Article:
Kristin Palitza
Kristin Palitza

Will a single African currency succeed?

There has been much talk recently about creating a monetary union within the African Union that would lead to all members having one single currency. The question is: Would Africa benefit? I must be honest. I don’t think so — at least not right now; not within the next decade or two.

There is a push for a single currency because it stands for an Africa of unity, integration and strength. And although I think it’s important to dream big and tightly cooperate on the continent, I am extremely wary of the potential failure of a single currency if implemented too hastily — and the harm it would cause, not only for Africa’s global image but also for individual countries’ economies and, ultimately, the people.

A single currency has severe economic and political consequences. The goal of a monetary union would be higher economic growth and lower inflation — but can we achieve that right now, despite poor infrastructure and low investment? What if it rendered African economies even more unstable? A monetary union is only feasible if we have stable macro-economic policies throughout the continent — but few AU member countries can claim to have these right now.

Establishing a monetary union would also mean that, as in the EU, economically stronger countries carry the economically weaker ones, as fiscal decisions affect all members. This has always been a major point of debate within European Union member countries (which are, comparatively, almost all rich and have well-oiled economies). But overcoming the gaps between the rich and the less rich countries in Europe is relatively manageable.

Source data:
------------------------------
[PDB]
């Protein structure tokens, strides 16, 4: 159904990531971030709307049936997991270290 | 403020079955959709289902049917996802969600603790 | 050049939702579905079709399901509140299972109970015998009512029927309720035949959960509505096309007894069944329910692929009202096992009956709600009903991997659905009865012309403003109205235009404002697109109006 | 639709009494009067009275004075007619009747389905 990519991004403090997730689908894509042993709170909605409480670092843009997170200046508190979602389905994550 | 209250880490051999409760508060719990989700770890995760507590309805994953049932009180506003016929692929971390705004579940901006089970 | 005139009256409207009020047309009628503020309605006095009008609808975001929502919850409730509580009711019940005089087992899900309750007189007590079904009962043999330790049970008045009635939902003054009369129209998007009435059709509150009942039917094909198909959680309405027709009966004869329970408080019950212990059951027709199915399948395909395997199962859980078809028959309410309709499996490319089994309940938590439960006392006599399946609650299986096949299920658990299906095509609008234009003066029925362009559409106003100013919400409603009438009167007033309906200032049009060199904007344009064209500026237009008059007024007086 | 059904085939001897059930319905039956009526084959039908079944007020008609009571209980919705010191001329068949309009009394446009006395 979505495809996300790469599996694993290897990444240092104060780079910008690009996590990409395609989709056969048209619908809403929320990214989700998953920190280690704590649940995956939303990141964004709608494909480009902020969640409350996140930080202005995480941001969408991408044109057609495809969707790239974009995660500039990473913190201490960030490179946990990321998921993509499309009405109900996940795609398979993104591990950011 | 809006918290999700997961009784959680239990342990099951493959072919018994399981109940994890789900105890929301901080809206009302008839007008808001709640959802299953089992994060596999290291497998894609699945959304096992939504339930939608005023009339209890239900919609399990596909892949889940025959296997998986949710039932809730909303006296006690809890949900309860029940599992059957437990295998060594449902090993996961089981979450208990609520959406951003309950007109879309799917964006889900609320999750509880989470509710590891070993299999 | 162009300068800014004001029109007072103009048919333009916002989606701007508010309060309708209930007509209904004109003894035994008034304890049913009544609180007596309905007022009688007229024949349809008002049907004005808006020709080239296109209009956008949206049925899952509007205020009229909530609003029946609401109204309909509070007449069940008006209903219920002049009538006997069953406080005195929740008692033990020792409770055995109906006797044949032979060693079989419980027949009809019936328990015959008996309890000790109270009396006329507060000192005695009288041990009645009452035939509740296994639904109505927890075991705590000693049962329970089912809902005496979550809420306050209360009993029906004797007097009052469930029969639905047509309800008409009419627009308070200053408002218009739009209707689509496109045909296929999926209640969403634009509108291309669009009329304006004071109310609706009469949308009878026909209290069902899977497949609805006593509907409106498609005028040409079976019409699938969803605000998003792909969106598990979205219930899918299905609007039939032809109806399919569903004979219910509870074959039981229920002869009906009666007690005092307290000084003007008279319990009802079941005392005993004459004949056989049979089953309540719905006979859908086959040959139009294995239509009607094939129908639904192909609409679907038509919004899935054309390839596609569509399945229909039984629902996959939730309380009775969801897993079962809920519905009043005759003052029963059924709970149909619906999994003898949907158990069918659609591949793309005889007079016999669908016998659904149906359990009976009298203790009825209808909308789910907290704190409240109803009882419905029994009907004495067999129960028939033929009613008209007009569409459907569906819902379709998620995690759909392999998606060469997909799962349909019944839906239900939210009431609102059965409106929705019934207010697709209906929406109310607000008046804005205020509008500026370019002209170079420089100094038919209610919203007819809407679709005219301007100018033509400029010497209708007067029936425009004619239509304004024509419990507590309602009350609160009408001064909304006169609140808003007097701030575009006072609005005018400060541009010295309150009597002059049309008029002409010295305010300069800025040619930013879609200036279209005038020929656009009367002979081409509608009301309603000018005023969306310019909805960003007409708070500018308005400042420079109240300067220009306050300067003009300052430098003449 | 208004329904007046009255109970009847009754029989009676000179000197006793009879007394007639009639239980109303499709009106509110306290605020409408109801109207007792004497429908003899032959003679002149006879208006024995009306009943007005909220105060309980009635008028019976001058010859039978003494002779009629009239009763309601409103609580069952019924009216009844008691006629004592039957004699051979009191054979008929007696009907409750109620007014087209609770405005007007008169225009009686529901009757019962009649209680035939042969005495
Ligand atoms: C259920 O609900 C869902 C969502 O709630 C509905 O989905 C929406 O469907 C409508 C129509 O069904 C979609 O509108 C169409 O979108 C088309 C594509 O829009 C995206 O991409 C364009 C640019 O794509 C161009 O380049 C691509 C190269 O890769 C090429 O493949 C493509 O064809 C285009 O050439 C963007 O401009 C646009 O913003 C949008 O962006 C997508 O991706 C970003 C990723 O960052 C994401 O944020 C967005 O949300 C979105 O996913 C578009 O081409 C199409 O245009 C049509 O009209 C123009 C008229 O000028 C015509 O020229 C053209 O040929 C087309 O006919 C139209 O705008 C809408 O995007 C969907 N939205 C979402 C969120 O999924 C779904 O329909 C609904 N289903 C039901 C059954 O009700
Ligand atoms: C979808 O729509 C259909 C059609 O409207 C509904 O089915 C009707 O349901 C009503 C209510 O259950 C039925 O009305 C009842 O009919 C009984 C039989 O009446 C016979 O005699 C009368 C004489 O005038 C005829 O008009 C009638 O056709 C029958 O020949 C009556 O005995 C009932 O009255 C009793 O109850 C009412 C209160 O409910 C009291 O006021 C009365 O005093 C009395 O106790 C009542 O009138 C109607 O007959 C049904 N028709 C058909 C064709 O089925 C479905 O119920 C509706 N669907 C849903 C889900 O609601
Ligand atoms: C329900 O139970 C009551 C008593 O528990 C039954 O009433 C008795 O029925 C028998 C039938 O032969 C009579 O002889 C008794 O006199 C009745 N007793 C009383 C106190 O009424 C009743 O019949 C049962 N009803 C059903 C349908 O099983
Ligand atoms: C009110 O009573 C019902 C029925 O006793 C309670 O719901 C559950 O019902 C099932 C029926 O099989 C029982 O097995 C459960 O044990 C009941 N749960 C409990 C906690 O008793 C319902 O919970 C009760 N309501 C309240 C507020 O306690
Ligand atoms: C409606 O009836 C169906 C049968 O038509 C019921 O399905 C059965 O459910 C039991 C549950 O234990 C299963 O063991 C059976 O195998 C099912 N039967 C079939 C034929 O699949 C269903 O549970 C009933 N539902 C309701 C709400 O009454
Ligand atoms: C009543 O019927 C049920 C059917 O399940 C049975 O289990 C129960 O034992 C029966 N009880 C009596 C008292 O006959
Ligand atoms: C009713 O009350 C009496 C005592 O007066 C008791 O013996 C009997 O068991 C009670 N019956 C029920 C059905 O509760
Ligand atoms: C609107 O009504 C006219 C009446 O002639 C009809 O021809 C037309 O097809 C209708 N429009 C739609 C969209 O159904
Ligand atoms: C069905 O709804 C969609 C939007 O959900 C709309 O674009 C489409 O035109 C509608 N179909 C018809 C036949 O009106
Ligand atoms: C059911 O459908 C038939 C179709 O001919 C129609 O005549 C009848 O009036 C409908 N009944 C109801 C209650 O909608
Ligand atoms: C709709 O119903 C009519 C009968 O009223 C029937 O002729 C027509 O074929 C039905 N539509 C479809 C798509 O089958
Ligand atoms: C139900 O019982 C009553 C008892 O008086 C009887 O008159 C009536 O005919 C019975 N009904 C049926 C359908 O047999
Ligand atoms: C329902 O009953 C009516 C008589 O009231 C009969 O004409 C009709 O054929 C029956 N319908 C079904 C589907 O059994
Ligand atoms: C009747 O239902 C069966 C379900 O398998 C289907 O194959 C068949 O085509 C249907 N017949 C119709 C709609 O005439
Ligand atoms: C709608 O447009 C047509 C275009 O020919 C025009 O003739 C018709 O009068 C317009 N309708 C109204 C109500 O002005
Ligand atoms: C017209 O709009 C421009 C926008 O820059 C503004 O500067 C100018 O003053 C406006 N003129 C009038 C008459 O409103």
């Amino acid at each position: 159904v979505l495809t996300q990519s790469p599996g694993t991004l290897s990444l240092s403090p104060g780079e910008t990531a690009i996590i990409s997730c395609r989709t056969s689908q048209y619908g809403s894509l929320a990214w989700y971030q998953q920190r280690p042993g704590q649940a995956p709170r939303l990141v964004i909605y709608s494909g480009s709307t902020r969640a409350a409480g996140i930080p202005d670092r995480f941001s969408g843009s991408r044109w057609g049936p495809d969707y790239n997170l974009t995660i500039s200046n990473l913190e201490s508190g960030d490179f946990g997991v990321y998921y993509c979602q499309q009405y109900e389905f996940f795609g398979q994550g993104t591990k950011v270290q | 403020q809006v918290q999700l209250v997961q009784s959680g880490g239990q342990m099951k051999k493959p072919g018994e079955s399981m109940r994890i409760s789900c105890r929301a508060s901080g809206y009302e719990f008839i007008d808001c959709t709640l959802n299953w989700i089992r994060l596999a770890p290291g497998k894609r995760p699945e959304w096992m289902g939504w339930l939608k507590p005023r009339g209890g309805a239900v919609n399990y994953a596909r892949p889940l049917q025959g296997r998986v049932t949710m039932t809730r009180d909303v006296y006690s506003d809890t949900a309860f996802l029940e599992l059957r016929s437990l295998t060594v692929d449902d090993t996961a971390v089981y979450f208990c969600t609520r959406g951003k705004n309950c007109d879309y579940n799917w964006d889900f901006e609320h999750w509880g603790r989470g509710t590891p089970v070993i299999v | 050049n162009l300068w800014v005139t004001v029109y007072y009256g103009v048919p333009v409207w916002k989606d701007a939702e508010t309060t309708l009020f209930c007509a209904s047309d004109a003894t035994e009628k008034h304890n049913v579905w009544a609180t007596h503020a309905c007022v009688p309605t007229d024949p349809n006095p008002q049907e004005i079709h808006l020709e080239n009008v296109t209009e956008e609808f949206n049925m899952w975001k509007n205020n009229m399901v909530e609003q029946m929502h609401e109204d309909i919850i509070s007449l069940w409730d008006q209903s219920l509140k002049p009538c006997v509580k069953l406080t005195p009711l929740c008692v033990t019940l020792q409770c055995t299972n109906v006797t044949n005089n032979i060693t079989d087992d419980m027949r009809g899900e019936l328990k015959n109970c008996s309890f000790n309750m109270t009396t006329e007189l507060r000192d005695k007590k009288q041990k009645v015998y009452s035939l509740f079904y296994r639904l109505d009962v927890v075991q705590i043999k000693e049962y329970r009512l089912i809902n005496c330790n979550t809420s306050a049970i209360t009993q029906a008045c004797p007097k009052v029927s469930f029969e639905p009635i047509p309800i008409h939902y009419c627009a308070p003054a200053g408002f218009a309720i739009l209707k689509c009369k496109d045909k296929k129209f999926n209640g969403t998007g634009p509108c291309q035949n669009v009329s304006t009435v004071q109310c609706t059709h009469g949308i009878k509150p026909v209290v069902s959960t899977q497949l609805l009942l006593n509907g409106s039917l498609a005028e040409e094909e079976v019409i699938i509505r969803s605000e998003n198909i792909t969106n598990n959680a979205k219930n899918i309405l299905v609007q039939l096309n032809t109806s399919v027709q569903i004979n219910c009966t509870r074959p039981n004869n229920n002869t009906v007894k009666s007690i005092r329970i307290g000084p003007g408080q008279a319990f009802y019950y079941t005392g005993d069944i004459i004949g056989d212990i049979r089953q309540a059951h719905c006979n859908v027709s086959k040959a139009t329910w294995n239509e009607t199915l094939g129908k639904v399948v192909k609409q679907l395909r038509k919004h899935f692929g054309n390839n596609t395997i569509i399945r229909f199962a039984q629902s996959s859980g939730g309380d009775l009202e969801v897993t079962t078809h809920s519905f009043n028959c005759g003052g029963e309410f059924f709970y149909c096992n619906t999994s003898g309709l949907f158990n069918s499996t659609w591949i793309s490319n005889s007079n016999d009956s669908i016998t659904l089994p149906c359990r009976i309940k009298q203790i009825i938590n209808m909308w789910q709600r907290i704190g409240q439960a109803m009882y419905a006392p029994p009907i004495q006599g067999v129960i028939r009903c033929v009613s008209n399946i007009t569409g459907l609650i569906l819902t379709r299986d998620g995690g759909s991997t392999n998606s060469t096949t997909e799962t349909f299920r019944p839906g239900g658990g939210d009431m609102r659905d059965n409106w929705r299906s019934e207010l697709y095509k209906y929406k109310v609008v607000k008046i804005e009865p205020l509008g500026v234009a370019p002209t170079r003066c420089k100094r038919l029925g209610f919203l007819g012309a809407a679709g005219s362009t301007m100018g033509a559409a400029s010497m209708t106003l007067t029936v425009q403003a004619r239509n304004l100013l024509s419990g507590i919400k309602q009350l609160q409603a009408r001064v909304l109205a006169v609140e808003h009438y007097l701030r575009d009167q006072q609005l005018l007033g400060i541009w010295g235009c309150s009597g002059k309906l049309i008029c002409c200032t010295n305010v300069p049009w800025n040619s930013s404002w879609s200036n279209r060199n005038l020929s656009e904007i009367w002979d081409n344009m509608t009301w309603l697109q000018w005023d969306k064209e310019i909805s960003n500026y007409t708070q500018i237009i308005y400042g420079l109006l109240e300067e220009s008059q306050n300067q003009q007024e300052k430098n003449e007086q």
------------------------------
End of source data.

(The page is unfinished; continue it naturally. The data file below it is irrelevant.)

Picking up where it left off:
No how would this look in Africa, where numerous countries have shot through the deficit ceiling? What would it mean for AU member countries to be obligated to support fiscally a country like Zimbabwe, to use an extreme example, with an ever-increasing inflation rate that last year surpassed the 1 000% mark?

How would South Africa’s economy (and our personal lives) — as one of the richest and economically most stable countries on the continent — be affected if we were thrown into a monetary union with the AU’s poorest? Would the single currency not suffer from continual depreciation and thereby weaken the AU’s standing in the global marketplace rather than strengthen it?

Don’t get me wrong. I am not anti-monetary-union per se, and sincerely hope Africa’s marginalisation on the global economic market will end one day. I just think we are not ready for it yet. Although the success story of the euro has fuelled interest in a single currency in the AU, we mustn’t forget that the euro came a long way — European countries cooperated closely for more than 60 years before they launched their single currency.

I believe it would make more sense, for now, to strengthen the regional economic groupings that are already in existence, such as SADC in Southern Africa or Ecowas in West Africa. We should also make sure that Nepad delivers on its peer-review mechanism and in that way achieve economic growth, good governance and strong fiscal policies. Once all of this is in place, and only then, can we look at implementing a single African currency.